I am going to measure VCC for my project to secure my entire circuit. VCC voltage is too high for the ADC pin of the microcontroller, so I am using a voltage divider circuit.

I don't know the purpose of the highlighted part of the circuit. Could somebody explain the purpose of the highlighted part of the circuit?

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  • \$\begingroup\$ Highlighted? Just note that your R3 is "perhaps" too high (depending on type MCU used). To be checked. \$\endgroup\$
    – Antonio51
    Sep 7, 2022 at 8:32
  • \$\begingroup\$ When i say highlighted, I was talking about squared part that contains two diodes. By the way, i am using STM32G4. \$\endgroup\$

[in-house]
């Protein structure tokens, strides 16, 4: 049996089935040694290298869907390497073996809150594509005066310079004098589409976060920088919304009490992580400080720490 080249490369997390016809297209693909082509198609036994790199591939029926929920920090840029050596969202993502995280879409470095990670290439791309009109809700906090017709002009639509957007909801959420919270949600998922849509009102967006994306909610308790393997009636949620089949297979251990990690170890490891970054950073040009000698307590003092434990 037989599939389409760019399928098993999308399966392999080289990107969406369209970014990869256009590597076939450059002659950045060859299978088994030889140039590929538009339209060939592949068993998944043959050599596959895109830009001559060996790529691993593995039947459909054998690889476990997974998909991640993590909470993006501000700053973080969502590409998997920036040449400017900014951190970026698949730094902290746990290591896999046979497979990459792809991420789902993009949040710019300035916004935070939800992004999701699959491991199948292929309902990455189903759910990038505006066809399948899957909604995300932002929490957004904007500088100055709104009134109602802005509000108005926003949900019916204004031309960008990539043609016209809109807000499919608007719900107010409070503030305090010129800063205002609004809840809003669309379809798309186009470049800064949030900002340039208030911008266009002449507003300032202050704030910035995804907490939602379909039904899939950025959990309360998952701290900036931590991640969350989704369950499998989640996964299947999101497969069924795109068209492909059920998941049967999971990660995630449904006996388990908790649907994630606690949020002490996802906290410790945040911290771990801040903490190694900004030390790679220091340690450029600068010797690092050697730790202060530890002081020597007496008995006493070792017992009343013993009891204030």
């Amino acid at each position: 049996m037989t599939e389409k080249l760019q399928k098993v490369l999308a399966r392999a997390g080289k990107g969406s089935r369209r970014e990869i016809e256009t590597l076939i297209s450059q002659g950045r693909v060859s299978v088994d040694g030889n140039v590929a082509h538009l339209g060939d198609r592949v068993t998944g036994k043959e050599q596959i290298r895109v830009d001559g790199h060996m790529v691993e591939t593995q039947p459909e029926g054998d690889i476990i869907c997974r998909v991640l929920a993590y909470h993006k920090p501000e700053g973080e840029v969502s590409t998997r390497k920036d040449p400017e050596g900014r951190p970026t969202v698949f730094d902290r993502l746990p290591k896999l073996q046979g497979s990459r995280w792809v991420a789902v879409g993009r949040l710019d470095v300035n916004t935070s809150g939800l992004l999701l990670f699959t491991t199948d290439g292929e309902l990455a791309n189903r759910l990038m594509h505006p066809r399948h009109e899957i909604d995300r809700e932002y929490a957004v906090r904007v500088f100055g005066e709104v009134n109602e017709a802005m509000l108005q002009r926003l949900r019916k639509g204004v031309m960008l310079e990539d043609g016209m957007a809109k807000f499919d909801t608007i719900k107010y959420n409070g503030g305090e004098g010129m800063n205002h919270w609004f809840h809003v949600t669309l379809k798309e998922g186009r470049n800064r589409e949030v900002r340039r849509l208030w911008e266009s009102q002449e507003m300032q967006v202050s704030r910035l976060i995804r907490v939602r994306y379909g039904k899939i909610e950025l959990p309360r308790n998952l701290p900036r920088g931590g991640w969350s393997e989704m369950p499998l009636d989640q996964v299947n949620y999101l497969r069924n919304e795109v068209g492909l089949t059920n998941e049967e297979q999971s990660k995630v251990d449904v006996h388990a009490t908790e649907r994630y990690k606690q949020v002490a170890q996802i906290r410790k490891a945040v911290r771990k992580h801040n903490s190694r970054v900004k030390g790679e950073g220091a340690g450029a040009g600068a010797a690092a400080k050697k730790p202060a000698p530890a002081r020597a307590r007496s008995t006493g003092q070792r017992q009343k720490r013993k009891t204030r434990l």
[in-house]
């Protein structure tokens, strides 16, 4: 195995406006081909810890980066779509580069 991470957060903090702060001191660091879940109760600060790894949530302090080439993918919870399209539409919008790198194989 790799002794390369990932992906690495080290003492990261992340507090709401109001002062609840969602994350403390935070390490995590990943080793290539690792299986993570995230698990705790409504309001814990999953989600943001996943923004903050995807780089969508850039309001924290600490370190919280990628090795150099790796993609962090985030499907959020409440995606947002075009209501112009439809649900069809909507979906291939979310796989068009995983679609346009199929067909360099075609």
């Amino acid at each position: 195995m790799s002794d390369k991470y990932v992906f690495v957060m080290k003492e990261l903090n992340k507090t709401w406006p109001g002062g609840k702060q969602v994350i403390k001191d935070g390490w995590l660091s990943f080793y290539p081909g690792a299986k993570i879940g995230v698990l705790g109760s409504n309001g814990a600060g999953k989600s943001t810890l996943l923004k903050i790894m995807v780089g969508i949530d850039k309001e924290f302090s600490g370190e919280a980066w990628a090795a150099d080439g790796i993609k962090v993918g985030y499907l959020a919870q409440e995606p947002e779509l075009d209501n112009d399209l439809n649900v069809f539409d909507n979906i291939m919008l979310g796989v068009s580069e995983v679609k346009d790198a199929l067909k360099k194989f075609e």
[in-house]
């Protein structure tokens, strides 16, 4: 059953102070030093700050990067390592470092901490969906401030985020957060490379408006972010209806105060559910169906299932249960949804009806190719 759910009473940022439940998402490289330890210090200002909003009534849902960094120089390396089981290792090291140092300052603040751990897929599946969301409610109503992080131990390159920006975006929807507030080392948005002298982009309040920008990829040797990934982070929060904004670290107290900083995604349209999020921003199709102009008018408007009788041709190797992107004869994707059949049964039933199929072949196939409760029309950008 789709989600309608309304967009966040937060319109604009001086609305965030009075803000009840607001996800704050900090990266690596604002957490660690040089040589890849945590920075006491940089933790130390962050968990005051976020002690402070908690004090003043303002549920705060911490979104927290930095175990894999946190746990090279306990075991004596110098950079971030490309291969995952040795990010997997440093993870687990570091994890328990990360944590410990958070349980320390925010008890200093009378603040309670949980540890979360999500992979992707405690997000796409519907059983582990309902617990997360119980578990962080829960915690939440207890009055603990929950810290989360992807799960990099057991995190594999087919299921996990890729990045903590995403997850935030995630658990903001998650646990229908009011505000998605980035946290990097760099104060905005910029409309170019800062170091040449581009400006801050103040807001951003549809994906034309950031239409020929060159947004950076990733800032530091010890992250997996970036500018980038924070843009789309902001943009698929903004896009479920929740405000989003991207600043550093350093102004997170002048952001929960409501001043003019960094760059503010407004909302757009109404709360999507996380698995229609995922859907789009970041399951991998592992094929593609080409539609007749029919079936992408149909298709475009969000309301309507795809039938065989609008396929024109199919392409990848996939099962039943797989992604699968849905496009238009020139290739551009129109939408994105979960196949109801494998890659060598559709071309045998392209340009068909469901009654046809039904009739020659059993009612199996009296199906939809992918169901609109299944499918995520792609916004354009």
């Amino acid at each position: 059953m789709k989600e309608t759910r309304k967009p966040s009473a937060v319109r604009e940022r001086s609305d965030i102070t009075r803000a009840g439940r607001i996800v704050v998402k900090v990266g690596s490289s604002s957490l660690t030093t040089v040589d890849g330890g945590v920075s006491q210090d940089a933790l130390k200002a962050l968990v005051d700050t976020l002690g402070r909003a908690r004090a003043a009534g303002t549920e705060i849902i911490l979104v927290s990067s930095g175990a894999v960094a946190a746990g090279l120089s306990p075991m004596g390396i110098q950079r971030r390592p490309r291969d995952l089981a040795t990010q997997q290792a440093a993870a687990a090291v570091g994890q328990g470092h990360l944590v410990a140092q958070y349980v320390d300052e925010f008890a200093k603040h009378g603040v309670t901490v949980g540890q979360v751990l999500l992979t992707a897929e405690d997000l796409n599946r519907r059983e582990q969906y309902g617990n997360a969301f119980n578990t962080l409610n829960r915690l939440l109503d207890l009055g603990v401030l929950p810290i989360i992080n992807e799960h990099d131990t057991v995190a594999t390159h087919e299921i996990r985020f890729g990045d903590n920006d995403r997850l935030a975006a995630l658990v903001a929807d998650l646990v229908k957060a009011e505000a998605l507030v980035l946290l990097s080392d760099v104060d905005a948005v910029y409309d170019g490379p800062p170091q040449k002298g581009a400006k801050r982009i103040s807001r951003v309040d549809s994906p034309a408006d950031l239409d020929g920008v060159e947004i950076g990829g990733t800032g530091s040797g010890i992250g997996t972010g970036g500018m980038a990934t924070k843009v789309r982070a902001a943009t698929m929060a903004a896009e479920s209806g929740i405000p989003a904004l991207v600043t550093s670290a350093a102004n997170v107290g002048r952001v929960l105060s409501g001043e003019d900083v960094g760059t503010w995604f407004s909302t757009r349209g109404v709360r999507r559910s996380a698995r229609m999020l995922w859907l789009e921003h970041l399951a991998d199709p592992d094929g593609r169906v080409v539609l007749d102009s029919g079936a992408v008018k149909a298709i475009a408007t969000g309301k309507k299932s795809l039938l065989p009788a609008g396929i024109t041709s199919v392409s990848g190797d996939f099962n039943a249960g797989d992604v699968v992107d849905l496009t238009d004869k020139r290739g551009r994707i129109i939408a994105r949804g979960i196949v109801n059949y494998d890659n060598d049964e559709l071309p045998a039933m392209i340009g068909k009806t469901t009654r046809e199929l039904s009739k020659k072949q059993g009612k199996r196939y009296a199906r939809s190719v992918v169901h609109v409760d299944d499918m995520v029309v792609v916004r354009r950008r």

– Clyasenth
    Sep 7, 2022 at 8:40
  • \$\begingroup\$ Keep in mind your ADC has an input impedance. That'll be effectively a resistor to ground (not shown in your schematic) i.e. if you don't account for it, your voltage readings will be wrong. The datasheet should clearly tell you this value. \$\endgroup\$
    – Kyle B
    Sep 7, 2022 at 9:05
  • 1
    \$\begingroup\$ @KyleB ADC input has impedance but it is not a DC load, it is an AC load. The capacitance is low enough AC impedance for making ADC conversion, and as long as ADC conversions are not made too often to let the capacitor charge, there is no problem. \$\endgroup\$
    – Justme
    Sep 7, 2022 at 10:06

1 Answer 1


You have chosen to take the circuit for a general purpose input, where fault conditions, electrostatic discharge, or abuse could put very high voltages on the input. Then the D1/D2 pair clamp the voltage to the ADC at no more than a diode drop outside the voltage rails, to protect it in these conditions.

In this case, where the input is hard-wired to VCC, D1/D2 may be superfluous. If VCC goes above the 36 V or so needed to take the ADC voltage above 3.3 V, then it may have already killed other components it's driving.


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